- Diana is 36 and suffers from irregular bowel movements and stomach upset.
- Endoscopies, colonoscopies and genetic testing for celiac disease provided no answers
- She tried adjusting her diet but nothing has helped and her doctor was stumped.
My first suspicion was that her Celiac test was a false negative or that she had some underlying gluten-sensitivity. Gluten is found in wheat, rye, barley and oats and many people may have the sensitivity. It’s estimated that 30 – 40% of people are genetically positive for gluten-sensitivity. Many go undiagnosed.
Dr. Peter Osborne is world renown in the field of gluten and grain sensitivity. He is the author of the highly acclaimed bestseller, ‘No Grain, No Pain’ and is a Doctor of Chiropractic and board certified in clinical nutrition and pastoral medicine. He is the clinical director of Origins Healthcare in Sugarland, Texas and is also an advisor for Functional Medicine University.
He joins me in the discussion of this case to share his significant expertise in this field.
Confusion Around Gluten Terminology
Many people mislabel conditions relating to gluten and mistakenly use gluten-sensitive, gluten-intolerant, gluten allergy, and celiac interchangeably. So, what is the difference between gluten sensitivity and gluten allergy? What’s the difference between gluten intolerance and celiac disease?
Dr. Osborne explains that gluten sensitivity is a state of genetics which is not a disease. However, this sensitivity can lead to the development of celiac disease which is an autoimmune disease. Gluten intolerance is a reaction to gluten without the genetic disposition. The body cannot digest gluten properly because it is not producing the necessary enzyme. This can result in irritable bowel, gas, bloating and other intestinal discomforts. An allergy to gluten it very rare. Classically, this would show up as an acute response similar to other food allergies which often have symptoms like hives, swollen lips, and throat constriction. It’s potentially life-threatening.
Traditional Testing for Celiac is Insufficient
Most doctors will test two genetic markers for celiac disease but there are 5 antibodies that should be tested. Some people, like Diane, are told they don’t have Celiac disease and can eat gluten when that is not the case. Comprehensive tests that specifically include HLA DQ2 and DQ8 as well as the wheat zoomer (see below for links to these tests) are needed to completely rule out gluten issues. These tests are a simple cheek swab and a blood test.
Gluten Sensitivity due to Genetics is Permanent
While some people may feel better after giving up gluten for a period of time, this does not mean they can return to eating gluten. Dr. Osborne says that it can’t be reversed and his best advice is to stay away from it if they want to maintain their health. Eating gluten (for those that have the gluten genes) is unhealthy for them so if they go back to it, they’ll soon feel the repercussions of their unhealthy ways.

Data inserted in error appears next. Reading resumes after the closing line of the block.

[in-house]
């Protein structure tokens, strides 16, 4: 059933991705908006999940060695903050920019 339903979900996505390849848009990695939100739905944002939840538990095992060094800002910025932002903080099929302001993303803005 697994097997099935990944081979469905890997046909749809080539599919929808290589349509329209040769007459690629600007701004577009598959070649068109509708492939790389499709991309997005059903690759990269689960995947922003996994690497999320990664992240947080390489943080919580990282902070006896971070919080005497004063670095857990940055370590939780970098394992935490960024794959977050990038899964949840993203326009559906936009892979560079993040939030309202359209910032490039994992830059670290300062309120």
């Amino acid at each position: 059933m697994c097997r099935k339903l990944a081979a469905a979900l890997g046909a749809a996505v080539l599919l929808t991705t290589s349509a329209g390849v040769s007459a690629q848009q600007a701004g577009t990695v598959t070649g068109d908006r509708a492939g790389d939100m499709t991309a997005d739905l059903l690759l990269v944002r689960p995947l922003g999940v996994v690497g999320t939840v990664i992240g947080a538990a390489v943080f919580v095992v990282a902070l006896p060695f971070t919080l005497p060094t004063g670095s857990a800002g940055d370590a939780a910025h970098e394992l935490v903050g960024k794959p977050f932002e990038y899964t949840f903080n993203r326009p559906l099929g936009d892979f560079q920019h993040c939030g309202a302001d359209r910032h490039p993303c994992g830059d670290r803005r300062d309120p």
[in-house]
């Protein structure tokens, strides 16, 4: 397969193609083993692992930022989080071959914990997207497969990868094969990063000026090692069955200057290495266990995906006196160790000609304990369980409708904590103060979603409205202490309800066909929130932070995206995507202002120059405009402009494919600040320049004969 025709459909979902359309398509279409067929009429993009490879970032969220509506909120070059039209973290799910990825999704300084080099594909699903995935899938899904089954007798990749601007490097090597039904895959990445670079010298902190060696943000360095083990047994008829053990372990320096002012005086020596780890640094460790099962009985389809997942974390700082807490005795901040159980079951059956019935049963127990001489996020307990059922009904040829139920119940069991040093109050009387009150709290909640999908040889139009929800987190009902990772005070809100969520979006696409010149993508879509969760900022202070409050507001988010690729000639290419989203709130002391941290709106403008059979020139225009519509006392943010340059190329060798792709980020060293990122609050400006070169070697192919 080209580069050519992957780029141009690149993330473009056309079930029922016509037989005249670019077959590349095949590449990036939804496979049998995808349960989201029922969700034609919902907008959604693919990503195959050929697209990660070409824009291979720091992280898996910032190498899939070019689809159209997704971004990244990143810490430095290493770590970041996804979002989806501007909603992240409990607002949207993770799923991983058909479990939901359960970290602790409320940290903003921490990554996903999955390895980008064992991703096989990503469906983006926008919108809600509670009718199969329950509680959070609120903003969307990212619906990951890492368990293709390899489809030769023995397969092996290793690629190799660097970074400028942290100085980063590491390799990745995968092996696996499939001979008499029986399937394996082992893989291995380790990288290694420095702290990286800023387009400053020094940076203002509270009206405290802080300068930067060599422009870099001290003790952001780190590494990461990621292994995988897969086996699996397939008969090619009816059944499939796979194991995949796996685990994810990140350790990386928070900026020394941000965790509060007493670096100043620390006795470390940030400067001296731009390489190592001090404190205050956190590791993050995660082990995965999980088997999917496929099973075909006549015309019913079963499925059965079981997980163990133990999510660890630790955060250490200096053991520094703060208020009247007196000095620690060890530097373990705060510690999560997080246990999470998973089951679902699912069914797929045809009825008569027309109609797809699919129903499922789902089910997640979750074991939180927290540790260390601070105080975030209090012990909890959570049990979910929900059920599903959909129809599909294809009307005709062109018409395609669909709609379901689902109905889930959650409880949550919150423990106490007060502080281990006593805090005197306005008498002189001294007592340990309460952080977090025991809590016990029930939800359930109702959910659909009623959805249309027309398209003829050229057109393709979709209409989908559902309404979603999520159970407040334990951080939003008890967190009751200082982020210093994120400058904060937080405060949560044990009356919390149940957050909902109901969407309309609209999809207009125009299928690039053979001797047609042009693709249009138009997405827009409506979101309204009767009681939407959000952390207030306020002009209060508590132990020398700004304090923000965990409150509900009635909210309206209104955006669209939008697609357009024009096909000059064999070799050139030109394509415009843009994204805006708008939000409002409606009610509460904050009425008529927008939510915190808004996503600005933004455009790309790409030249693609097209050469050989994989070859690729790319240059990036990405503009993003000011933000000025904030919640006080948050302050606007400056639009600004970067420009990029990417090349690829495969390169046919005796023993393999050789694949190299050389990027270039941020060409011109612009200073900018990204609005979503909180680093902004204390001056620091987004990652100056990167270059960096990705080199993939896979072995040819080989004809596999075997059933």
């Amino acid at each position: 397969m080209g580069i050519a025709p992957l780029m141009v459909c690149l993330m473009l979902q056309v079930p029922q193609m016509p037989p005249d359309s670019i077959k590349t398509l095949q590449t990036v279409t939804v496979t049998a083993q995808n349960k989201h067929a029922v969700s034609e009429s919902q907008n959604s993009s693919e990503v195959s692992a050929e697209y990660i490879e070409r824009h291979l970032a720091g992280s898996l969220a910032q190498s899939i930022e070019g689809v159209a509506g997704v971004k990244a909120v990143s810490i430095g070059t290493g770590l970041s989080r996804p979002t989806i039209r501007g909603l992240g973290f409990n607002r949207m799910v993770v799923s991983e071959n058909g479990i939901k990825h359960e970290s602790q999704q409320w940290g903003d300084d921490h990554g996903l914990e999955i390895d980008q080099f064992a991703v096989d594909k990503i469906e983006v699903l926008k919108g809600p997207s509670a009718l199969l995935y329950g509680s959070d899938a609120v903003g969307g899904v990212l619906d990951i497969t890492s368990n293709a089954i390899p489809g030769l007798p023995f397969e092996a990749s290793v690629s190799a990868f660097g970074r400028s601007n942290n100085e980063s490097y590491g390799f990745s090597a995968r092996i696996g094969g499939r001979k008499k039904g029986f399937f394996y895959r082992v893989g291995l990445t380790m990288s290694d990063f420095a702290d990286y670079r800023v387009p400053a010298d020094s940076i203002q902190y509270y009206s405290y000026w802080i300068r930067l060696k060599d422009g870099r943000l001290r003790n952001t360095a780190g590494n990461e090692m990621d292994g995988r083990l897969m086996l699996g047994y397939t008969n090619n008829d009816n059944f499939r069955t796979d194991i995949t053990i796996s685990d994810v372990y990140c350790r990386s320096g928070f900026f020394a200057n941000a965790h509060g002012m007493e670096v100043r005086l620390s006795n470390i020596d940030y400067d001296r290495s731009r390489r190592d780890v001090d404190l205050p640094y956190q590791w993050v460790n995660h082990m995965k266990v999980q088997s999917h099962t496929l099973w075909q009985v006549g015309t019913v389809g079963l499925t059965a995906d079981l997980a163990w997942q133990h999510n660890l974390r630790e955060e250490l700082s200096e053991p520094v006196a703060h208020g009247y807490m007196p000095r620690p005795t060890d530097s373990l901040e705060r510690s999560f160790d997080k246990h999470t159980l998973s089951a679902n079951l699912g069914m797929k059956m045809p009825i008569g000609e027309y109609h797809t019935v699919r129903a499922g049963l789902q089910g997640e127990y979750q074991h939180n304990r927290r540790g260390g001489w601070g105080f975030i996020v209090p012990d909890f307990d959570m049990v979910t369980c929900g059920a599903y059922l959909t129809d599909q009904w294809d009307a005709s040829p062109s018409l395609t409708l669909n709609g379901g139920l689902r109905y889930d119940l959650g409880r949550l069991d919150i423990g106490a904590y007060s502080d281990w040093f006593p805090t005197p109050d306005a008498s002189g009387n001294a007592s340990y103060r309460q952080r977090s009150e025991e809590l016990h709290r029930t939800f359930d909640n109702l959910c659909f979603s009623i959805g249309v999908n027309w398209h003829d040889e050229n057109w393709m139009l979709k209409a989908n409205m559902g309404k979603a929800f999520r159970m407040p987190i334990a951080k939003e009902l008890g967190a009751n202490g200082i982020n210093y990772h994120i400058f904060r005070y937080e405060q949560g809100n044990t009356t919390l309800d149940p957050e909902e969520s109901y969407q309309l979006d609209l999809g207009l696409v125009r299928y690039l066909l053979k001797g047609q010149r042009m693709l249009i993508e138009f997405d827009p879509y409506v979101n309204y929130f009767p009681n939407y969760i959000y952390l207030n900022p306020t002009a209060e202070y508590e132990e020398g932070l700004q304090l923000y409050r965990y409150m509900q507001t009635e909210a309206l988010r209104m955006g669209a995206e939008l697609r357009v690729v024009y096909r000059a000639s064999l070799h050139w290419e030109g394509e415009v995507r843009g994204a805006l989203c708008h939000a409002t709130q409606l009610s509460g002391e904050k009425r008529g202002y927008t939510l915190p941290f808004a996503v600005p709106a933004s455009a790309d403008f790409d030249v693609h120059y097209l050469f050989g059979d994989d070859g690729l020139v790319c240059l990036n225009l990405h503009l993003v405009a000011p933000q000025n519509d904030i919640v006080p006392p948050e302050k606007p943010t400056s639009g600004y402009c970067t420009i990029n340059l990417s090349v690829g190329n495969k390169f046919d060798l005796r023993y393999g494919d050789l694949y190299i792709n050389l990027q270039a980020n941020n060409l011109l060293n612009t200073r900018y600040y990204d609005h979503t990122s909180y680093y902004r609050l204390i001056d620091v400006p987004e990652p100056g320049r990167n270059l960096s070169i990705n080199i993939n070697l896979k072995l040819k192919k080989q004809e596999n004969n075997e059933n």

Consider the Quality of Grains
People who do not have the genetic markers for gluten sensitivity, antibodies to gluten, or the presence of autoimmune disease do not need to follow a gluten-free diet. However, it’s important to look at the quality of the food they’re eating. Grains can have mold or mycotoxins (see episode 006). They may also have trace amounts of pesticides that could include glyphosate which has been linked to cancer, neurodegeneration and fertility issues. In addition to that, many grains have been genetically modified.
You Can’t Just Take a Pill
There are enzymes available in supplement form that will help the body digest gluten. While this might seem like a ‘get out of jail free’ card, it’s not. If you have a gluten sensitivity or Celiac disease these are meant only to protect you against unwitting exposure (often through cross contamination in non-gluten-free restaurants or homes). It’s not a magic pill that you can take and then go devour a pizza. Sorry, guys.
Eliminating Health Mysteries
For Diana we were able to get to the real root of the problem and help her regain her health. Could a gluten sensitivity be the missing clue for you or someone in your life? Please share this episode with them so that they can feel better too.
Thanks to my guest Dr. Peter Osborne. You can connect with him through his website: https://drpeterosborne.com/
You can get a copy of his book No Grain, No Pain here: www.glutenfreesociety.com
Thanks for Listening
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All information, content, and material on this podcast is for informational purposes only and is not intended to serve as a substitute for the consultation, diagnosis, and/or medical treatment of a qualified physician or healthcare provider.